Bluffing their way past the Roman guards, Eliezer and Joshua take the coffin straight to Vespasian.  Despite Vespasian’s protestations, Rabbi Yochanan boldly addresses Vespasian as malcha, Aramaic for “king.”  He predicts that, as Roman Emperor, the general will capture Jerusalem.

And, as they stand there arguing, a messenger arrives from Rome, with an announcement for Vespasian: “Rise, for the emperor has died, and the noblemen of Rome plan to appoint you as their leader.”  In flabbergasted appreciation, Vespasian asks what he can do to express his gratitude to Rabbi Yochanan.

Yochanan knows that Jerusalem is to be destroyed — from the outside, by the Romans, and from the inside, by the rage of the Jewish Zealots.  There are times when one must turn aside from the known, if in turning to the unknown a whole community may be saved.

Yochanan has already experienced death.  The death of his community, and a metaphorical death, leaving his beloved Jerusalem while sealed in a coffin.  He knows the revival of Judaism will not be in the Temple in Jerusalem, but in rabbinic academies throughout the land, like in the coastal town of Yavne. 

And so Rabbi Yochanan says to Vespasian: “Give me Yavne and its Sages.”

Yochanan ensures the modes of Jewish learning and living that will safeguard Jewish community for the next two thousand years.  His decision allows the Jewish people to reinvent ourselves in interpretation and innovation, discussion and debate — like the one preserved in the very Talmud where we find this story. 


Over 3,000 years ago.  A new Pharaoh has risen over Egypt. And Yocheved is worried.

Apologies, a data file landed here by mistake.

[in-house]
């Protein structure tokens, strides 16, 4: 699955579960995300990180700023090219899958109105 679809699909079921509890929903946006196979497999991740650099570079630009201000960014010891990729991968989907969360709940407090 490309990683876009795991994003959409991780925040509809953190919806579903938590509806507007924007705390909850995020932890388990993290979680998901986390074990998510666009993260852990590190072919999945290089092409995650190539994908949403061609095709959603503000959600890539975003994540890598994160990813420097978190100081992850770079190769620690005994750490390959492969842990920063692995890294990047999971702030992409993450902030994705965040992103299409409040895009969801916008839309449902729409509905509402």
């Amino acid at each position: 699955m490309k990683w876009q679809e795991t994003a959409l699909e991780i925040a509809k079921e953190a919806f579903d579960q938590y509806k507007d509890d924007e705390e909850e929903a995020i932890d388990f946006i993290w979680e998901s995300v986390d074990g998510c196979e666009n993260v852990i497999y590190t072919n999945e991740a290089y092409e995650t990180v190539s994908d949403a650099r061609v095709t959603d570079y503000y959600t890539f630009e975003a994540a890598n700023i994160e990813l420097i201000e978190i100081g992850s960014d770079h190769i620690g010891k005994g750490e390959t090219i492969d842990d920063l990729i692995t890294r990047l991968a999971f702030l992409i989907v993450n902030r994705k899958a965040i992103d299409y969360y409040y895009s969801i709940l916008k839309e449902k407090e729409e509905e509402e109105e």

Pharaoh’s demagoguery, stirring up hate of the Hebrews in the Egyptian countryside, has led to a monstrous decree.  All Hebrew boy babies are to be drowned in the Nile.

The pregnant Yocheved would ordinarily be overjoyed to birth a son.  But she knows that, in Pharaoh’s Egypt, gender is a death sentence.

But babies have little regard for decrees, from Pharaohs or anyone else.  And so the baby Moses is born.  Mother and child last three months hiding Moses from the Egyptian death machine.  But such efforts can succeed for only so long.  The Midrash tells us that the Egypt of the new king has become so ruthless, that “anywhere that the Egyptians heard that a baby was born, they would bring [another] baby there in order that it could be heard crying,”[2] which would make other babies cry.  Pharaoh’s secret police would thus discover the hidden Hebrew babies, and murder them.

Three months of nursing and nurturing this baby boy have brought Yocheved unimagined joy.  But she knows what she has to do.  She makes an impossibly small ark out of the softest reeds she can find.  Like you and I might frost a birthday cake, she spreads mushy red mud on the inside, and waterproof but pliant pitch on the outside — doing her best to ensure that the ark won’t rupture if it bumps into hard rocks or branches. 

According to the Talmudic account, inside Moses’ basket Yocheved even builds a tiny chuppah, saying to herself, shemma lo ezkeh l’chupato.  “Maybe I won’t be worthy of being present at his wedding chuppah.”

And, with daughter Miriam looking on from afar, Yocheved places her boy  in the willows down by the riverbank, somehow finding the strength to let go.

It is down-river, a short distance geographically but worlds away, that Pharaoh’s daughter is bathing in the water.  She sees a most peculiar sight — a tiny, floating basket.  Looking into the basket, she knows immediately. 

“This is one of the Hebrew boys.”

Defying decrees of both family and state, Pharoah’s daughter reaches into the water, reaches into herself, and saves Moses.   If not for Pharaoh’s daughter, and for Yocheved before her, we would not be here to observe Yom Kippur.


Our observance of Yom Kippur is unlike any other Yom Kippur observance in memory.  It is the first time I’ve ever given a Yom Kippur sermon into a camera.  It is the first Yom Kippur that our community has not observed in person.